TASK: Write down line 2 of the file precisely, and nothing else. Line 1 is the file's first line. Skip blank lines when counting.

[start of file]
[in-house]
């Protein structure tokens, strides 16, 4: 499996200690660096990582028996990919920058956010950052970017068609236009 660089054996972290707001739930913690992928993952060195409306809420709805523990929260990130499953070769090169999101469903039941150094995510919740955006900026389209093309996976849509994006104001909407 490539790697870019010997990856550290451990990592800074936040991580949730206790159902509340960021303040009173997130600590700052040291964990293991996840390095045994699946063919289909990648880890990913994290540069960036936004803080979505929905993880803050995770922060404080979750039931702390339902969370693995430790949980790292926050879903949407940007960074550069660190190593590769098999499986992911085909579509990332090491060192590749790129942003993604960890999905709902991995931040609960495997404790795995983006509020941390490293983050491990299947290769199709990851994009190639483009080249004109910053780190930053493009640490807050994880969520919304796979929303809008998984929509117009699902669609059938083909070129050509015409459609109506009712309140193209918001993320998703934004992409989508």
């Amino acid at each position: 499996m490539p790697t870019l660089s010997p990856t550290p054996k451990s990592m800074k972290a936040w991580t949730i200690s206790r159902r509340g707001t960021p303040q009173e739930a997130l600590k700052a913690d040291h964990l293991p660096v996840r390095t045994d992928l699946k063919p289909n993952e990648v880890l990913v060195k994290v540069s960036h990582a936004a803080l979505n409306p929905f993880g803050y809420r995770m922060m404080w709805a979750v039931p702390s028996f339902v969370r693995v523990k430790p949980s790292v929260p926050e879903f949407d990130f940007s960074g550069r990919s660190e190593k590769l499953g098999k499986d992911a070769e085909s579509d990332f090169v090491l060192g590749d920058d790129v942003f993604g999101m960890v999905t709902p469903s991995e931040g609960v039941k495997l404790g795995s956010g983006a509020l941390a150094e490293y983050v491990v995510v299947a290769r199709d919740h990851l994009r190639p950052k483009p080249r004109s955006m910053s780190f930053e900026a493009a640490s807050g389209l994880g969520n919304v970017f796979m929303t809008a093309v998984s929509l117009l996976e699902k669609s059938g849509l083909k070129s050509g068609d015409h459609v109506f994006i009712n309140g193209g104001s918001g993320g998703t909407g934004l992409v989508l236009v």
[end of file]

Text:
């Protein structure tokens, strides 16, 4: 499996200690660096990582028996990919920058956010950052970017068609236009 660089054996972290707001739930913690992928993952060195409306809420709805523990929260990130499953070769090169999101469903039941150094995510919740955006900026389209093309996976849509994006104001909407 490539790697870019010997990856550290451990990592800074936040991580949730206790159902509340960021303040009173997130600590700052040291964990293991996840390095045994699946063919289909990648880890990913994290540069960036936004803080979505929905993880803050995770922060404080979750039931702390339902969370693995430790949980790292926050879903949407940007960074550069660190190593590769098999499986992911085909579509990332090491060192590749790129942003993604960890999905709902991995931040609960495997404790795995983006509020941390490293983050491990299947290769199709990851994009190639483009080249004109910053780190930053493009640490807050994880969520919304796979929303809008998984929509117009699902669609059938083909070129050509015409459609109506009712309140193209918001993320998703934004992409989508």